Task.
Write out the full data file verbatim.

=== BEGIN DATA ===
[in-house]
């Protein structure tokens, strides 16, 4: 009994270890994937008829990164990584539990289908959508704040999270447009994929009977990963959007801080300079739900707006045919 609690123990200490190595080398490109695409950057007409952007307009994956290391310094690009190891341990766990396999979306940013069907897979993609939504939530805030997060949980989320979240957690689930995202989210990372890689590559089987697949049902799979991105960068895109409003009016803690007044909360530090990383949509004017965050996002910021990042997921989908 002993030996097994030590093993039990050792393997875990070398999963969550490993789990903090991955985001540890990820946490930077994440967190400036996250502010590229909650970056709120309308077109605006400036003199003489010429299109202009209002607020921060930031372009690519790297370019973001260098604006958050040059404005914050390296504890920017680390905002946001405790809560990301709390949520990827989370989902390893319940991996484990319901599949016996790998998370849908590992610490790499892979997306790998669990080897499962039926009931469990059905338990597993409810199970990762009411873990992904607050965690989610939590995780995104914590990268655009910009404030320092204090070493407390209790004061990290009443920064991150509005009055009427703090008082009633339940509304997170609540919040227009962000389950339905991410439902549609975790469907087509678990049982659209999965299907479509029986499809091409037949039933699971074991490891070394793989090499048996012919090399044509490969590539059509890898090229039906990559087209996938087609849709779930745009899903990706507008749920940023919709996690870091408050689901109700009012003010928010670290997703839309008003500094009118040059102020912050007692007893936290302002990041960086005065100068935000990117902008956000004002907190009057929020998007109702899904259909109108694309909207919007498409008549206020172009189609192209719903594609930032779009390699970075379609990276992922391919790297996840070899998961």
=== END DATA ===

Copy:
[in-house]
């Protein structure tokens, strides 16, 4: 009994270890994937008829990164990584539990289908959508704040999270447009994929009977990963959007801080300079739900707006045919 609690123990200490190595080398490109695409950057007409952007307009994956290391310094690009190891341990766990396999979306940013069907897979993609939504939530805030997060949980989320979240957690689930995202989210990372890689590559089987697949049902799979991105960068895109409003009016803690007044909360530090990383949509004017965050996002910021990042997921989908 002993030996097994030590093993039990050792393997875990070398999963969550490993789990903090991955985001540890990820946490930077994440967190400036996250502010590229909650970056709120309308077109605006400036003199003489010429299109202009209002607020921060930031372009690519790297370019973001260098604006958050040059404005914050390296504890920017680390905002946001405790809560990301709390949520990827989370989902390893319940991996484990319901599949016996790998998370849908590992610490790499892979997306790998669990080897499962039926009931469990059905338990597993409810199970990762009411873990992904607050965690989610939590995780995104914590990268655009910009404030320092204090070493407390209790004061990290009443920064991150509005009055009427703090008082009633339940509304997170609540919040227009962000389950339905991410439902549609975790469907087509678990049982659209999965299907479509029986499809091409037949039933699971074991490891070394793989090499048996012919090399044509490969590539059509890898090229039906990559087209996938087609849709779930745009899903990706507008749920940023919709996690870091408050689901109700009012003010928010670290997703839309008003500094009118040059102020912050007692007893936290302002990041960086005065100068935000990117902008956000004002907190009057929020998007109702899904259909109108694309909207919007498409008549206020172009189609192209719903594609930032779009390699970075379609990276992922391919790297996840070899998961």